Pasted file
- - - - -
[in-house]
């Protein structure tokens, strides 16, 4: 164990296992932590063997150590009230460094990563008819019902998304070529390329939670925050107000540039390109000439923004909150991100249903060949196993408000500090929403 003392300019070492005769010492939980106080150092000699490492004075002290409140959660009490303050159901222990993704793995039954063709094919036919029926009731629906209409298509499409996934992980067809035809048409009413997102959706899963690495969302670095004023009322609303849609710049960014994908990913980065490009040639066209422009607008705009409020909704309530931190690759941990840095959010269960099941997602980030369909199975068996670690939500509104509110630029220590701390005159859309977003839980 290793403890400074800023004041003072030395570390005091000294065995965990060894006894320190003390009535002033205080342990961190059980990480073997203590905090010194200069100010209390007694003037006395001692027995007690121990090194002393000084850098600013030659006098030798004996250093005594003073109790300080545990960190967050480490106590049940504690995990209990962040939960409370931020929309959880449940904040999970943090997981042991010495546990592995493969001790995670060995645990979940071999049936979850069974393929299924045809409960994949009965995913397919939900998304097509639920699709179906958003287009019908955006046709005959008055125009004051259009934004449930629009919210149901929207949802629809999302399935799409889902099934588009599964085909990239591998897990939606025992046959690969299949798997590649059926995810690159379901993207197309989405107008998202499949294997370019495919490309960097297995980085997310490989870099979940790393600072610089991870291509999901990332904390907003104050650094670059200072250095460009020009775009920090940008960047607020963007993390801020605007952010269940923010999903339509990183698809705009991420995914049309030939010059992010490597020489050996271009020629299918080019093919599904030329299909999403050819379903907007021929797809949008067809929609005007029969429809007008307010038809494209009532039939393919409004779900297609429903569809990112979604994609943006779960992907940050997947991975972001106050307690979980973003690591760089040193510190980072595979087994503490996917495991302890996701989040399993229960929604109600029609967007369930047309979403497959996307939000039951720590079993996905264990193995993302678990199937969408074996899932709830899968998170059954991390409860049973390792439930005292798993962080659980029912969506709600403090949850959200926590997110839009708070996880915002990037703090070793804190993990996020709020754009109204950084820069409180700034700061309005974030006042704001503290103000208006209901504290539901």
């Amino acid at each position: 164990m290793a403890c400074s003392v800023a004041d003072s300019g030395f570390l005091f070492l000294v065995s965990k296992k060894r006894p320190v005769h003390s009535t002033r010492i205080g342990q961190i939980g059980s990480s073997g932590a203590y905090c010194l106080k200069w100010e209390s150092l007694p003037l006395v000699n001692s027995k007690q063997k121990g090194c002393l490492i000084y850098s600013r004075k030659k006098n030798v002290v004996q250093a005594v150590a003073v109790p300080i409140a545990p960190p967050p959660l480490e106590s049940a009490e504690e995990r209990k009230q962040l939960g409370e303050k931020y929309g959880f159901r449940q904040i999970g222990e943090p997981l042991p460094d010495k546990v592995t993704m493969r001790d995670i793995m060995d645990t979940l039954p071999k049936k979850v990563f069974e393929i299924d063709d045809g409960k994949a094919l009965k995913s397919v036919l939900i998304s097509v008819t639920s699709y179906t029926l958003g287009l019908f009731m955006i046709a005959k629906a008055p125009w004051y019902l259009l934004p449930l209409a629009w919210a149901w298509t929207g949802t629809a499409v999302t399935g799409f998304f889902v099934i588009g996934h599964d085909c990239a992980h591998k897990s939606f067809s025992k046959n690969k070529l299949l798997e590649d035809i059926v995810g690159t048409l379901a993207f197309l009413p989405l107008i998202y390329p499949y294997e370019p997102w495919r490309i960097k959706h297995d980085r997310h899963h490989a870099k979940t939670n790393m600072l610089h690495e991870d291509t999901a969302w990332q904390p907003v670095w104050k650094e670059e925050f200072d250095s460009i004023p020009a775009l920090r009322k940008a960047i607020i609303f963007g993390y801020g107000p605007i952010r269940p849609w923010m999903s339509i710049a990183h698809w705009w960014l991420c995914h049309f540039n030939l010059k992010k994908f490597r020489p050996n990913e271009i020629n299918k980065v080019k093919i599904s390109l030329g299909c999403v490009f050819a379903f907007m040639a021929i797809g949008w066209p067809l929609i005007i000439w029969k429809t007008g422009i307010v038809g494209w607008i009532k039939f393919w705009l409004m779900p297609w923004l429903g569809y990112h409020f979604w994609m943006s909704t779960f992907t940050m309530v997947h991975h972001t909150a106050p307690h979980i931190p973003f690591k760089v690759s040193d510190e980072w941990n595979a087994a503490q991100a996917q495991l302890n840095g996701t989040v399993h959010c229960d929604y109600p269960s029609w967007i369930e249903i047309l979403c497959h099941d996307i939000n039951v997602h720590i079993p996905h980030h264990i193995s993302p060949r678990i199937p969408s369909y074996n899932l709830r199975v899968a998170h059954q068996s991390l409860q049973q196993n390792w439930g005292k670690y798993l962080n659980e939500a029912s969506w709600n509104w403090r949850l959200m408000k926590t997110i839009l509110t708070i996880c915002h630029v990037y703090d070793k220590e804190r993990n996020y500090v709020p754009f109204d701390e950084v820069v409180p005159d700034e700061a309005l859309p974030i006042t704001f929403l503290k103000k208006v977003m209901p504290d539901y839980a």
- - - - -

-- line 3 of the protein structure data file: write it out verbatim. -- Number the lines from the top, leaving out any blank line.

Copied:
């Amino acid at each position: 164990m290793a403890c400074s003392v800023a004041d003072s300019g030395f570390l005091f070492l000294v065995s965990k296992k060894r006894p320190v005769h003390s009535t002033r010492i205080g342990q961190i939980g059980s990480s073997g932590a203590y905090c010194l106080k200069w100010e209390s150092l007694p003037l006395v000699n001692s027995k007690q063997k121990g090194c002393l490492i000084y850098s600013r004075k030659k006098n030798v002290v004996q250093a005594v150590a003073v109790p300080i409140a545990p960190p967050p959660l480490e106590s049940a009490e504690e995990r209990k009230q962040l939960g409370e303050k931020y929309g959880f159901r449940q904040i999970g222990e943090p997981l042991p460094d010495k546990v592995t993704m493969r001790d995670i793995m060995d645990t979940l039954p071999k049936k979850v990563f069974e393929i299924d063709d045809g409960k994949a094919l009965k995913s397919v036919l939900i998304s097509v008819t639920s699709y179906t029926l958003g287009l019908f009731m955006i046709a005959k629906a008055p125009w004051y019902l259009l934004p449930l209409a629009w919210a149901w298509t929207g949802t629809a499409v999302t399935g799409f998304f889902v099934i588009g996934h599964d085909c990239a992980h591998k897990s939606f067809s025992k046959n690969k070529l299949l798997e590649d035809i059926v995810g690159t048409l379901a993207f197309l009413p989405l107008i998202y390329p499949y294997e370019p997102w495919r490309i960097k959706h297995d980085r997310h899963h490989a870099k979940t939670n790393m600072l610089h690495e991870d291509t999901a969302w990332q904390p907003v670095w104050k650094e670059e925050f200072d250095s460009i004023p020009a775009l920090r009322k940008a960047i607020i609303f963007g993390y801020g107000p605007i952010r269940p849609w923010m999903s339509i710049a990183h698809w705009w960014l991420c995914h049309f540039n030939l010059k992010k994908f490597r020489p050996n990913e271009i020629n299918k980065v080019k093919i599904s390109l030329g299909c999403v490009f050819a379903f907007m040639a021929i797809g949008w066209p067809l929609i005007i000439w029969k429809t007008g422009i307010v038809g494209w607008i009532k039939f393919w705009l409004m779900p297609w923004l429903g569809y990112h409020f979604w994609m943006s909704t779960f992907t940050m309530v997947h991975h972001t909150a106050p307690h979980i931190p973003f690591k760089v690759s040193d510190e980072w941990n595979a087994a503490q991100a996917q495991l302890n840095g996701t989040v399993h959010c229960d929604y109600p269960s029609w967007i369930e249903i047309l979403c497959h099941d996307i939000n039951v997602h720590i079993p996905h980030h264990i193995s993302p060949r678990i199937p969408s369909y074996n899932l709830r199975v899968a998170h059954q068996s991390l409860q049973q196993n390792w439930g005292k670690y798993l962080n659980e939500a029912s969506w709600n509104w403090r949850l959200m408000k926590t997110i839009l509110t708070i996880c915002h630029v990037y703090d070793k220590e804190r993990n996020y500090v709020p754009f109204d701390e950084v820069v409180p005159d700034e700061a309005l859309p974030i006042t704001f929403l503290k103000k208006v977003m209901p504290d539901y839980a």